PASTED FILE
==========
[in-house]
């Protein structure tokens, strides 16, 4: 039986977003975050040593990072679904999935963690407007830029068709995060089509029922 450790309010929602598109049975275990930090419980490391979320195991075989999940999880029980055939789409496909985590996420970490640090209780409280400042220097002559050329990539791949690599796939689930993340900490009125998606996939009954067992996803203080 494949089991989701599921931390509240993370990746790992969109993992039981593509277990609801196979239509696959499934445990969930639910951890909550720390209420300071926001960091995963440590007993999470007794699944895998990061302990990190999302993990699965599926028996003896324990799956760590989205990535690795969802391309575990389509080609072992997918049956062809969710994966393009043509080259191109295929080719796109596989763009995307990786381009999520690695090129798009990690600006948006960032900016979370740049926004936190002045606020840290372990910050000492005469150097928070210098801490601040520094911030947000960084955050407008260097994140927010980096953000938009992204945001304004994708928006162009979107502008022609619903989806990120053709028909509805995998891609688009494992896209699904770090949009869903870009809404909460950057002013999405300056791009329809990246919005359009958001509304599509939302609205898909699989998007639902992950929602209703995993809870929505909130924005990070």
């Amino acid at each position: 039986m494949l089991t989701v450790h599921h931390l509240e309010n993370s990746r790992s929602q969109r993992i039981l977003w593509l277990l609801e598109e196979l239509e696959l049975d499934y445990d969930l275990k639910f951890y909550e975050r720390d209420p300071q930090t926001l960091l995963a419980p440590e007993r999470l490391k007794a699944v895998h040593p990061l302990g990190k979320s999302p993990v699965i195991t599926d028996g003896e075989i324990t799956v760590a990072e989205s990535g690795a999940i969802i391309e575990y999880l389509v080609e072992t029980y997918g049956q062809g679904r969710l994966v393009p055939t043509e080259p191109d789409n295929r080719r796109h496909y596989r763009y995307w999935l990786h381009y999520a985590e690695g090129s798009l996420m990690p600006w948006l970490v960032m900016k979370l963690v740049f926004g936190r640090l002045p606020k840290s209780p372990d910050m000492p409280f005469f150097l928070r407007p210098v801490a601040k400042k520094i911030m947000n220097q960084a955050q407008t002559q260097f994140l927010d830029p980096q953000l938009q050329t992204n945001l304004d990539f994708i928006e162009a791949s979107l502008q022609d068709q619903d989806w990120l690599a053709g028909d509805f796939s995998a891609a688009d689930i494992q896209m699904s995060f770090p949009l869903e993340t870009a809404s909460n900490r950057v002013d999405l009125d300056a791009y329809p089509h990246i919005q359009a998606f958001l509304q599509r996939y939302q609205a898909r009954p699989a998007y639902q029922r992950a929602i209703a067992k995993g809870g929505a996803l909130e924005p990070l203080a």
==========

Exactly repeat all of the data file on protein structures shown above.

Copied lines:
[in-house]
């Protein structure tokens, strides 16, 4: 039986977003975050040593990072679904999935963690407007830029068709995060089509029922 450790309010929602598109049975275990930090419980490391979320195991075989999940999880029980055939789409496909985590996420970490640090209780409280400042220097002559050329990539791949690599796939689930993340900490009125998606996939009954067992996803203080 494949089991989701599921931390509240993370990746790992969109993992039981593509277990609801196979239509696959499934445990969930639910951890909550720390209420300071926001960091995963440590007993999470007794699944895998990061302990990190999302993990699965599926028996003896324990799956760590989205990535690795969802391309575990389509080609072992997918049956062809969710994966393009043509080259191109295929080719796109596989763009995307990786381009999520690695090129798009990690600006948006960032900016979370740049926004936190002045606020840290372990910050000492005469150097928070210098801490601040520094911030947000960084955050407008260097994140927010980096953000938009992204945001304004994708928006162009979107502008022609619903989806990120053709028909509805995998891609688009494992896209699904770090949009869903870009809404909460950057002013999405300056791009329809990246919005359009958001509304599509939302609205898909699989998007639902992950929602209703995993809870929505909130924005990070």
């Amino acid at each position: 039986m494949l089991t989701v450790h599921h931390l509240e309010n993370s990746r790992s929602q969109r993992i039981l977003w593509l277990l609801e598109e196979l239509e696959l049975d499934y445990d969930l275990k639910f951890y909550e975050r720390d209420p300071q930090t926001l960091l995963a419980p440590e007993r999470l490391k007794a699944v895998h040593p990061l302990g990190k979320s999302p993990v699965i195991t599926d028996g003896e075989i324990t799956v760590a990072e989205s990535g690795a999940i969802i391309e575990y999880l389509v080609e072992t029980y997918g049956q062809g679904r969710l994966v393009p055939t043509e080259p191109d789409n295929r080719r796109h496909y596989r763009y995307w999935l990786h381009y999520a985590e690695g090129s798009l996420m990690p600006w948006l970490v960032m900016k979370l963690v740049f926004g936190r640090l002045p606020k840290s209780p372990d910050m000492p409280f005469f150097l928070r407007p210098v801490a601040k400042k520094i911030m947000n220097q960084a955050q407008t002559q260097f994140l927010d830029p980096q953000l938009q050329t992204n945001l304004d990539f994708i928006e162009a791949s979107l502008q022609d068709q619903d989806w990120l690599a053709g028909d509805f796939s995998a891609a688009d689930i494992q896209m699904s995060f770090p949009l869903e993340t870009a809404s909460n900490r950057v002013d999405l009125d300056a791009y329809p089509h990246i919005q359009a998606f958001l509304q599509r996939y939302q609205a898909r009954p699989a998007y639902q029922r992950a929602i209703a067992k995993g809870g929505a996803l909130e924005p990070l203080a």